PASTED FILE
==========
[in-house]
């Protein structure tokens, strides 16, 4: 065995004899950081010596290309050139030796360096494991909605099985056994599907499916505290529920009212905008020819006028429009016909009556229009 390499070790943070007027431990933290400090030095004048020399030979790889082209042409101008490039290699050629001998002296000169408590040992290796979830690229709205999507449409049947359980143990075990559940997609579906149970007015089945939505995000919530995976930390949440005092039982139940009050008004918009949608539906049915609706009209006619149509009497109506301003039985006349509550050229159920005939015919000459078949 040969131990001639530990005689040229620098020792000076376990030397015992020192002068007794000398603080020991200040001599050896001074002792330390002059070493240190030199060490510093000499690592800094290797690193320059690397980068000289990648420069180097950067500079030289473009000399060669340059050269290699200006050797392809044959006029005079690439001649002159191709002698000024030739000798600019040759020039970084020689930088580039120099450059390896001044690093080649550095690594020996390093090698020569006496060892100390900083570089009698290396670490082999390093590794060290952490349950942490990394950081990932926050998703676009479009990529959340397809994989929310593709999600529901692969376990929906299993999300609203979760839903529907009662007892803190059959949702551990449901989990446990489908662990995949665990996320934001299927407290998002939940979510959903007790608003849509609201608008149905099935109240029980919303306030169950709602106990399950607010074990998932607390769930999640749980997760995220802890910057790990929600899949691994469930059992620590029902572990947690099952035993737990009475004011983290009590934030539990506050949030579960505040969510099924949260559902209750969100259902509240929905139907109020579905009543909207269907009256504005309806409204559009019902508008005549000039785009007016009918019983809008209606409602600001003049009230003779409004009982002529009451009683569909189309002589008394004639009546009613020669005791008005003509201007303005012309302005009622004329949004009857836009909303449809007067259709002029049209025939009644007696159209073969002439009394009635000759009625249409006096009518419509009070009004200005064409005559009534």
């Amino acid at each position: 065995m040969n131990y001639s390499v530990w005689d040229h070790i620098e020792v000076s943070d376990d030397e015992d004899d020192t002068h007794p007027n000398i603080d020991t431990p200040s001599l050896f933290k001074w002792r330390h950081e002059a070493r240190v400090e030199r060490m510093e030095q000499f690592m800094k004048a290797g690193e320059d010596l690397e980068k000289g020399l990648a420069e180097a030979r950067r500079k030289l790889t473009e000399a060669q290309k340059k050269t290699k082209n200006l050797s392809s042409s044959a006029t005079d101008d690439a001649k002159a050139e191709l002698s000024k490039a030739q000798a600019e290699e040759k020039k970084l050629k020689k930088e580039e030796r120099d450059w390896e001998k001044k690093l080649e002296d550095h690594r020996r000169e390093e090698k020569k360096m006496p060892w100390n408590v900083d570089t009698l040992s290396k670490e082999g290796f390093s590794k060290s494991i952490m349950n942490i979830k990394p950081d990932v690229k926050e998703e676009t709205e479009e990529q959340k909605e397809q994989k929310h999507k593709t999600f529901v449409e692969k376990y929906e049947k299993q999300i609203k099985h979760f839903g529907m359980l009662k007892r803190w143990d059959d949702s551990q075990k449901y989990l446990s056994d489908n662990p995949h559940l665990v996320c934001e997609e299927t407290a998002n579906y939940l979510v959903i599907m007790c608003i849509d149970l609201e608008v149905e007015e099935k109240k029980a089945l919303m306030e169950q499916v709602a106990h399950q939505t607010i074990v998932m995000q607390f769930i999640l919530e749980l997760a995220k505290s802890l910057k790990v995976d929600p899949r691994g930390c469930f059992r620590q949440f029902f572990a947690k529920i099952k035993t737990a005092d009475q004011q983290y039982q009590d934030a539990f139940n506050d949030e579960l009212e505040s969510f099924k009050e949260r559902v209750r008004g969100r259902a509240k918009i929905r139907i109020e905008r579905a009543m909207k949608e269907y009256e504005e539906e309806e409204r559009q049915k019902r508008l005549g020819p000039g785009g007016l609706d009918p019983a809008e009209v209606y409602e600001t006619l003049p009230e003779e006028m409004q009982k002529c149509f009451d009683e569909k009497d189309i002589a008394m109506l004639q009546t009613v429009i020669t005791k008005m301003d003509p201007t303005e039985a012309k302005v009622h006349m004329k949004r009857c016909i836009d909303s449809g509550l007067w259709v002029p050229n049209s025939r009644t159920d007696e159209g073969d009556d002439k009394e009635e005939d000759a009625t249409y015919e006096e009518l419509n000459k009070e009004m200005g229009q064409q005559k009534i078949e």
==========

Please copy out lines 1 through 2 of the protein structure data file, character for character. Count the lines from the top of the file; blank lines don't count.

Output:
[in-house]
């Protein structure tokens, strides 16, 4: 065995004899950081010596290309050139030796360096494991909605099985056994599907499916505290529920009212905008020819006028429009016909009556229009 390499070790943070007027431990933290400090030095004048020399030979790889082209042409101008490039290699050629001998002296000169408590040992290796979830690229709205999507449409049947359980143990075990559940997609579906149970007015089945939505995000919530995976930390949440005092039982139940009050008004918009949608539906049915609706009209006619149509009497109506301003039985006349509550050229159920005939015919000459078949 040969131990001639530990005689040229620098020792000076376990030397015992020192002068007794000398603080020991200040001599050896001074002792330390002059070493240190030199060490510093000499690592800094290797690193320059690397980068000289990648420069180097950067500079030289473009000399060669340059050269290699200006050797392809044959006029005079690439001649002159191709002698000024030739000798600019040759020039970084020689930088580039120099450059390896001044690093080649550095690594020996390093090698020569006496060892100390900083570089009698290396670490082999390093590794060290952490349950942490990394950081990932926050998703676009479009990529959340397809994989929310593709999600529901692969376990929906299993999300609203979760839903529907009662007892803190059959949702551990449901989990446990489908662990995949665990996320934001299927407290998002939940979510959903007790608003849509609201608008149905099935109240029980919303306030169950709602106990399950607010074990998932607390769930999640749980997760995220802890910057790990929600899949691994469930059992620590029902572990947690099952035993737990009475004011983290009590934030539990506050949030579960505040969510099924949260559902209750969100259902509240929905139907109020579905009543909207269907009256504005309806409204559009019902508008005549000039785009007016009918019983809008209606409602600001003049009230003779409004009982002529009451009683569909189309002589008394004639009546009613020669005791008005003509201007303005012309302005009622004329949004009857836009909303449809007067259709002029049209025939009644007696159209073969002439009394009635000759009625249409006096009518419509009070009004200005064409005559009534």